Closing shop on Hibbett Sports, Inc.

Ticker: HIBB | Price as of Dec 18th, 2017: $20.90

First, a quick update on the expectations embedded in today’s price:

Sales growth rate CAGR: -2%

Operating profit margin: 7%

Reinvestments over the next five years: 65m

Tax rate: 35% (statutory)

WACC CAP period: 10%

WACC Steady-state: 8%

Inflation: 1.9%

Analyst note: We have come a long way with Hibbett Sports HIBB since Jan 2016 ($30). My initial thesis asserted an intrinsic value of $43 – stressing on a over-reaction to short-term pessimism about the retail industry. I put great faith in HIBB’s operational excellence, its superior ROIC track record, and its clustering small-box store expansion strategy. Most worryingly, I pegged Dick’s Sporting Goods DKS as HIBB’s most formidable threat and gave only a passing mention to Amazon, Inc AMZN.

For the following nine months, the market concurred with the thesis and the price rose to exactly that of my valuation – $43. Instead of following due process and selling the stock, I decided to hold on a little longer.

That’s when the story took a nosedive. Over the following nine months HIBB consistently underperformed quarterly guidance, saw the bankruptcy of one of its key peers, and delayed its e-commerce launch – all in the backdrop of an ever more harrowing environment for brick-and-mortar retail. The stock crumbled to $10 in August 2017.

That is when I decided to review & revise the thesis. Having originally assigned a narrow-moat to HIBB, I was forced to change my mind and concluded that HIBB’s moat has been eliminated by e-commerce, a fast-adapting customer, and its own complacency to move with the times.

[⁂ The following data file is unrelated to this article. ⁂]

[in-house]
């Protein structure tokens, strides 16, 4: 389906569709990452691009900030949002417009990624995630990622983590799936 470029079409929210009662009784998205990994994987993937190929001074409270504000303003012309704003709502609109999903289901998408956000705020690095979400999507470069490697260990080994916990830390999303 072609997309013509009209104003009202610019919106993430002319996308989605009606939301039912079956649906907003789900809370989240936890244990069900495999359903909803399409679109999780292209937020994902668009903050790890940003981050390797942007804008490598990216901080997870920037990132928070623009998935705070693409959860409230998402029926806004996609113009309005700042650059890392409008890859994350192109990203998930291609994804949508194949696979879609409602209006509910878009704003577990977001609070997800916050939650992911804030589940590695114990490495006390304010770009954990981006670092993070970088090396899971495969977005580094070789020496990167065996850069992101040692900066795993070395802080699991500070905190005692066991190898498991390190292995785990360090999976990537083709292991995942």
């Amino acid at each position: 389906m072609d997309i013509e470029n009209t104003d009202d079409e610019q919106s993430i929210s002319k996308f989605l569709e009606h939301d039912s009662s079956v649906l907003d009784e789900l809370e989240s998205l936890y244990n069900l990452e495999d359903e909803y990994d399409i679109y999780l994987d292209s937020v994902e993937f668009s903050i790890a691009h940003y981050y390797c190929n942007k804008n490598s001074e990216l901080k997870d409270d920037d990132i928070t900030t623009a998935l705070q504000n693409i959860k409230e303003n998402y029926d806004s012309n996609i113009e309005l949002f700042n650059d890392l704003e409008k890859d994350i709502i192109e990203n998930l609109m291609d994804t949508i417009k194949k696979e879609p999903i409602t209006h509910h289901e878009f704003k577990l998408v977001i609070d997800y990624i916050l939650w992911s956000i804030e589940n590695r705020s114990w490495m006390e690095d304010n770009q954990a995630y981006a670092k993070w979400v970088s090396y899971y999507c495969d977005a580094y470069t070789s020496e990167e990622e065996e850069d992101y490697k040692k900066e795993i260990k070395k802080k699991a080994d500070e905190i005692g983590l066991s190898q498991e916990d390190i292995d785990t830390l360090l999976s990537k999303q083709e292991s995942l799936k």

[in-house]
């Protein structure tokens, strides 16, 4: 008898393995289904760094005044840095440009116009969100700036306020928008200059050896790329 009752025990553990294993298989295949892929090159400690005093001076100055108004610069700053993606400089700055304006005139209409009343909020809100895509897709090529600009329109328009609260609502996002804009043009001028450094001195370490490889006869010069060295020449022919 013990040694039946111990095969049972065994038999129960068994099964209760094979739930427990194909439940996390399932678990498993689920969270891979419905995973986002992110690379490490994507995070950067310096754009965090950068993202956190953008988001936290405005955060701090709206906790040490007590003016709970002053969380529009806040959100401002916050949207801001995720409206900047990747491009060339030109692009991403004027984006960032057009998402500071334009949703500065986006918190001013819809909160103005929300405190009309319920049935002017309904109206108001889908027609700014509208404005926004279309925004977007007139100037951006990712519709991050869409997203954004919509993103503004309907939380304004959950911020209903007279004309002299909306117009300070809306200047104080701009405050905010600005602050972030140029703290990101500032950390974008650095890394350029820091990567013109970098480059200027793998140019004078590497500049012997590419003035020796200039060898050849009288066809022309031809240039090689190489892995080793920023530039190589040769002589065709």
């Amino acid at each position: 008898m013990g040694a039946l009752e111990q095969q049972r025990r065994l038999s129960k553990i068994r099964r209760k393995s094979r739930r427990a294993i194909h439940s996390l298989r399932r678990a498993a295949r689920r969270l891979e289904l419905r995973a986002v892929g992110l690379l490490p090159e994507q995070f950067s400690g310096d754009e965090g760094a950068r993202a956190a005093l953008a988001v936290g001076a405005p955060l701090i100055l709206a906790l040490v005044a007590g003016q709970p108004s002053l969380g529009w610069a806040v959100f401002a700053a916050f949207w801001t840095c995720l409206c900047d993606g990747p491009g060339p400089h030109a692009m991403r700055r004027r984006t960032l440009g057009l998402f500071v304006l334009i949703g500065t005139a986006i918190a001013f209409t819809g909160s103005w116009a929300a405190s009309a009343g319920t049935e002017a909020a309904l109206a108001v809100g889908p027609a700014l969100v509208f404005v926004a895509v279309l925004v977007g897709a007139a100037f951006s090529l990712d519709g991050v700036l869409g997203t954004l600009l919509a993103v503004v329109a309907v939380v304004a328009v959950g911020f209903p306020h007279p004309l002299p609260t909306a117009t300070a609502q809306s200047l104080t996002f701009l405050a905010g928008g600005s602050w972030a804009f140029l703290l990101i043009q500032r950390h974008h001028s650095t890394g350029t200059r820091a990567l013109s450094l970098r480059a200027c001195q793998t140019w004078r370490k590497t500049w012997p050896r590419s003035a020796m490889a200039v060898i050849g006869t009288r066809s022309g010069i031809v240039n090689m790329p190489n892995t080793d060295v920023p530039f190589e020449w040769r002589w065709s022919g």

In August 2017, we looked at HIBB with fresh eyes – protecting myself from the sunk-cost fallacy. At $13.5 & $11.8, our implied expectations model showed that the market was wildly irrational about Hibbett’s future, even after accounting for the absence of a moat and the many threats facing B&M retail. I chose to BUY once again in light of this. My Aug 2017 valuation asserted a fair value of $26.

Today (Dec 2017) HIBB has observed another significant correction in its price to ~$21 – owing largely to the success of its new e-commerce platform. I have since lowered my fair value to $23. The capital gains we enjoyed since Aug 2017 have entirely offset the losses we suffered from the Feb 2016 purchase. It will not be long before we sell all of our shares in Hibbett (when it hits ~$22) – and receive little more than a breakeven. This stock reminds me of Buffett’s immortal words – “Time is the friend of the wonderful company, the enemy of the mediocre.” I foresee Hibbett as a well-run business that enjoyed great returns in its heyday but has now begun a slow-decline while it flounders to online behemoths.

What I earned most from our investment in HIBB were the following lessons in investing:

  1. When a stock corrects and enters in the ballpark of your fair value, do a fast revision of your thesis. If all of your original arguments hold true, do not hesitate and SELL the stock. Keep faith in your process. Fight the temptation to jump the thin line from investing to speculation.
  2. Remember that retail is among the most cut-throat industries known to man. It requires managers to be smart every day, with typically low customer switch costs, and know that most customers will often adapt quickly to the prospect of paying much less for an equivalent or even slightly inferior product. In retail, the sharks never really stop circling you.

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